The objective of gas lift optimization is maximizing the current output from a well by addressing the relationship between oil production rate and gas injection rate. The key parameter describing this relationship is the marginal increment in oil production rate per unit change in the gas lift injection rate. Under-injection of gas can lead to production rate loss due to insufficient reduction in gravitational head of production fluids. In contrast, over-injection of gas leads to high frictional head and wellhead pressure creating additional back-pressure on the formation, resulting in production loss.
The major factors unsettling this fine balance include reservoir pressure or static bottom hole pressure (SBHP), productivity index or in ow performance, wellhead pressure, gas injection depth, produced Gas-Oil ratio, Water Cut, oil API gravity, tubing diameter, and tubing roughness (i.e. friction factor). Some of these factors are not continuously measurable, and in many cases, estimates are provided based on old measurements, proximal well properties or through engineering supposition. The variability and transition in the well behavior further complicates the equation.
Additionally, variability in production rates, Gas-Oil ratios, and Water Cuts in a short span of evaluation may be due to the individual well’s daily production rates not being physically measured but mathematically allocated. The trending or transition in production rates and associated parameters can be due to the natural decline of the well or due to other interventions such as a frac hit, workover or restimulation. Considering all this, an injection rate which is optimum at a given point in time may not be so at a later stage. This challenge leads production engineers to attempt to understand the underlying state and represent the well using physics-based models.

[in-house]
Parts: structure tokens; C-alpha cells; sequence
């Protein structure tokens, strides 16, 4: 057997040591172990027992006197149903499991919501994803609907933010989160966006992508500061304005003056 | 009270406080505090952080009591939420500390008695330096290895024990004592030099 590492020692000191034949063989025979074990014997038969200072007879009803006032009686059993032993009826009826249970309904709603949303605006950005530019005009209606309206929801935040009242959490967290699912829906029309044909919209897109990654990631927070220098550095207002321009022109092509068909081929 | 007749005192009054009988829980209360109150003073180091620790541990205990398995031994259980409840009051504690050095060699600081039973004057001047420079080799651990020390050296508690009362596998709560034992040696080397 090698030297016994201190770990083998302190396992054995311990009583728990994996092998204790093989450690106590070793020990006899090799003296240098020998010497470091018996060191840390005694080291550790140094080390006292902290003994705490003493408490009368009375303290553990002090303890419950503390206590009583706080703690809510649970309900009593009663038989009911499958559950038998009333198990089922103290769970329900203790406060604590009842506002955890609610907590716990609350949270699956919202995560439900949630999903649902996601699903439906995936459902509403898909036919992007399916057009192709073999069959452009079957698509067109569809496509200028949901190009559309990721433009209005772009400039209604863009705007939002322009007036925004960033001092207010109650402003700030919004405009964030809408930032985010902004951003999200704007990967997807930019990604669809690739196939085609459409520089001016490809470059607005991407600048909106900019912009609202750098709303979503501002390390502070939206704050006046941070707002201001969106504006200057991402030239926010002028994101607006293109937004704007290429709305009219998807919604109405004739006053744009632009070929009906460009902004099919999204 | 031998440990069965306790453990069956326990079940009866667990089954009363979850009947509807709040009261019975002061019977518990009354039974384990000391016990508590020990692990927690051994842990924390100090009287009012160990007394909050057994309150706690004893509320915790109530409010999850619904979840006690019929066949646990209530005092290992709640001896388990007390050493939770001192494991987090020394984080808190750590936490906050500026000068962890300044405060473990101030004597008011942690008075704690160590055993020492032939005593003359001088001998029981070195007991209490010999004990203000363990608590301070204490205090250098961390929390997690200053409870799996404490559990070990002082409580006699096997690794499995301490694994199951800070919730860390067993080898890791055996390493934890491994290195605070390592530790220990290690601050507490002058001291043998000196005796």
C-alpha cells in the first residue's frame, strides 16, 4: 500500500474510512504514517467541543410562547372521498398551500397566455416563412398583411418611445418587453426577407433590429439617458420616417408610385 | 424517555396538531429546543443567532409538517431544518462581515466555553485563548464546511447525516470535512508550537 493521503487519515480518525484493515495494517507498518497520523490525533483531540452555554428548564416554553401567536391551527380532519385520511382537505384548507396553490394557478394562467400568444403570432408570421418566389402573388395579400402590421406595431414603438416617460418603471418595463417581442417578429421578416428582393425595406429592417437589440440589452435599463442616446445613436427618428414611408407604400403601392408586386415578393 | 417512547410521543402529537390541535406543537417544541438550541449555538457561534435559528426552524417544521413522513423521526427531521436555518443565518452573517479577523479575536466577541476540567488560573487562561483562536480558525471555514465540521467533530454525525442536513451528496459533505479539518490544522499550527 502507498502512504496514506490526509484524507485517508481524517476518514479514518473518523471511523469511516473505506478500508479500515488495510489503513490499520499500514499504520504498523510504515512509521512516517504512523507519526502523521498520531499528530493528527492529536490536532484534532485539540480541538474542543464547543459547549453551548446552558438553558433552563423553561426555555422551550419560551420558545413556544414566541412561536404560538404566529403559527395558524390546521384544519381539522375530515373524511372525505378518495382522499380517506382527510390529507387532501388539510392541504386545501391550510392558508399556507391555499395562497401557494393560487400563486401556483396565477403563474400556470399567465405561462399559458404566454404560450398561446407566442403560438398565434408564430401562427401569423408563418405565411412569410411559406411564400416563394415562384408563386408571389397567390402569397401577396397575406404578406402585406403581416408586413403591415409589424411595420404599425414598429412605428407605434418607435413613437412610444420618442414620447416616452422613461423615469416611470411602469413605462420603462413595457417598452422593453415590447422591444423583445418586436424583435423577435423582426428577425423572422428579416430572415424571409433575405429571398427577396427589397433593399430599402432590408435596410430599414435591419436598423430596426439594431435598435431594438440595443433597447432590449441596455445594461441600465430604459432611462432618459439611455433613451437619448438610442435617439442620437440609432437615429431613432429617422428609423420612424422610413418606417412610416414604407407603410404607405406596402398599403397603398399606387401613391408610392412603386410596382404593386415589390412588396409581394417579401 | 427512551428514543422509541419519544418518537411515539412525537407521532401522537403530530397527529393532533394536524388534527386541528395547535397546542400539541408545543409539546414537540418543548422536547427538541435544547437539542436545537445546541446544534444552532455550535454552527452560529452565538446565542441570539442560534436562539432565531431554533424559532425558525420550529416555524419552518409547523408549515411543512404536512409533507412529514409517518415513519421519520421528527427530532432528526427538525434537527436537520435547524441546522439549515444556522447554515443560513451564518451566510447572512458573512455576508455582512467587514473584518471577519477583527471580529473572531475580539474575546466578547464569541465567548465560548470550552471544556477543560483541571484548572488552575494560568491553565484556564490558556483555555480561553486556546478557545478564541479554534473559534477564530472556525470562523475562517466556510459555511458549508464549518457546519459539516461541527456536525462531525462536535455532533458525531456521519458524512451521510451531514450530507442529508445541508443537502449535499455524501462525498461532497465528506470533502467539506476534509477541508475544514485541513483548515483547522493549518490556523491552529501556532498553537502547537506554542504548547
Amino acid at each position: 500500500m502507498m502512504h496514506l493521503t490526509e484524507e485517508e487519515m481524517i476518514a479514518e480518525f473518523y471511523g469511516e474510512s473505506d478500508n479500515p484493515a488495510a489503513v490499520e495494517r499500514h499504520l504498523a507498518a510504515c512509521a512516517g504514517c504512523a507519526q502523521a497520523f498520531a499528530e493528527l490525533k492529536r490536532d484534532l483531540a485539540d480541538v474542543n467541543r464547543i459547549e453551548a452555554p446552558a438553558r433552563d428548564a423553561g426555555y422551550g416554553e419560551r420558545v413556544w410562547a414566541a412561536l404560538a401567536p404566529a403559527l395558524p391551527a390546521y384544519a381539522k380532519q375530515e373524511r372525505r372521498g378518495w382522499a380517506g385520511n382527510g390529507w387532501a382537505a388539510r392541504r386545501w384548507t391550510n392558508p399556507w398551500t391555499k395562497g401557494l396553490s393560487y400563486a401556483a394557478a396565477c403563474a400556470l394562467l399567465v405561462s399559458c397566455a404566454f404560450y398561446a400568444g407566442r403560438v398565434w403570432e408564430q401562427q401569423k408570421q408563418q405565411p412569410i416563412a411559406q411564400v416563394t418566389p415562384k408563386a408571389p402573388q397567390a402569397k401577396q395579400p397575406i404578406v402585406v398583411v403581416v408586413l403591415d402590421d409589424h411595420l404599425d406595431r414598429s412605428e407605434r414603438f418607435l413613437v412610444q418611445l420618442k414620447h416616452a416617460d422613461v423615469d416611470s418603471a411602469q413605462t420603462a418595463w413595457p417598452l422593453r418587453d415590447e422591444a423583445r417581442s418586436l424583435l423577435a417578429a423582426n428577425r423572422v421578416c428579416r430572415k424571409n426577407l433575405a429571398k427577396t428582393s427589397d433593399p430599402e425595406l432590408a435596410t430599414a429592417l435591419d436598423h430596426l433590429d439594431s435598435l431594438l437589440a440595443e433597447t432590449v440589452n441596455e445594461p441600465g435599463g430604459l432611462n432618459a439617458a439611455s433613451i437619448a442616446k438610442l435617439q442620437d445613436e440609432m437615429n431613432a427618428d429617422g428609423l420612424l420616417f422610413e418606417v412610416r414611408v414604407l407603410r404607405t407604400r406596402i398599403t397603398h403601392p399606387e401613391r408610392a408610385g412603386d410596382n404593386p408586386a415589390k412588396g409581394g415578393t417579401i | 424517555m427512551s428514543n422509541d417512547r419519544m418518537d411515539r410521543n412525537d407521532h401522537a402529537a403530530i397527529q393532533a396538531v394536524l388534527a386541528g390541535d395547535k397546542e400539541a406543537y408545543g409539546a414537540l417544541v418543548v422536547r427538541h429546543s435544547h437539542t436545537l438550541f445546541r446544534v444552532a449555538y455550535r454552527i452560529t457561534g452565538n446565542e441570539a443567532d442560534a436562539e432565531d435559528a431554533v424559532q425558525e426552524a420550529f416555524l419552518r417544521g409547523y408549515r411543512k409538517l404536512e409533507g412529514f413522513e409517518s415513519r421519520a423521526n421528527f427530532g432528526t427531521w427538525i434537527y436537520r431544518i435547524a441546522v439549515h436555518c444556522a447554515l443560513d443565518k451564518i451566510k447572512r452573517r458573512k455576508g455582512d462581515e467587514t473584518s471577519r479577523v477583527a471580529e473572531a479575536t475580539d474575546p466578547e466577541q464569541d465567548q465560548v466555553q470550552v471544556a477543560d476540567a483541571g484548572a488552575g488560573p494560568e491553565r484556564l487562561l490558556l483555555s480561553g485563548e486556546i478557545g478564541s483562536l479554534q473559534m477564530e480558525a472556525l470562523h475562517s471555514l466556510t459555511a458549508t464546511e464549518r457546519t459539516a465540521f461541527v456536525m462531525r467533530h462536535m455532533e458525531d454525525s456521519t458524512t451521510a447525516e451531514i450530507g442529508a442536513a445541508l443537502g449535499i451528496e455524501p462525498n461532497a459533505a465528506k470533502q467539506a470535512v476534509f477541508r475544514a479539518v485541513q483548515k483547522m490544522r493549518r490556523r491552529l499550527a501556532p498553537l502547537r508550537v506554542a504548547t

At OspreyData, we have a great amount of petroleum expertise in gas lift optimization. If you are interested in more of our thoughts on gas lift optimization, request our white paper entitled “A Machine Learning Approach to Automate Gas Lift Optimization” written by our Chief Data Scientist, Mike Pennell, and two key contributors and Data Scientists, both Petroleum Engineers, Venkat Putcha, PhD and Nhan C. Le.
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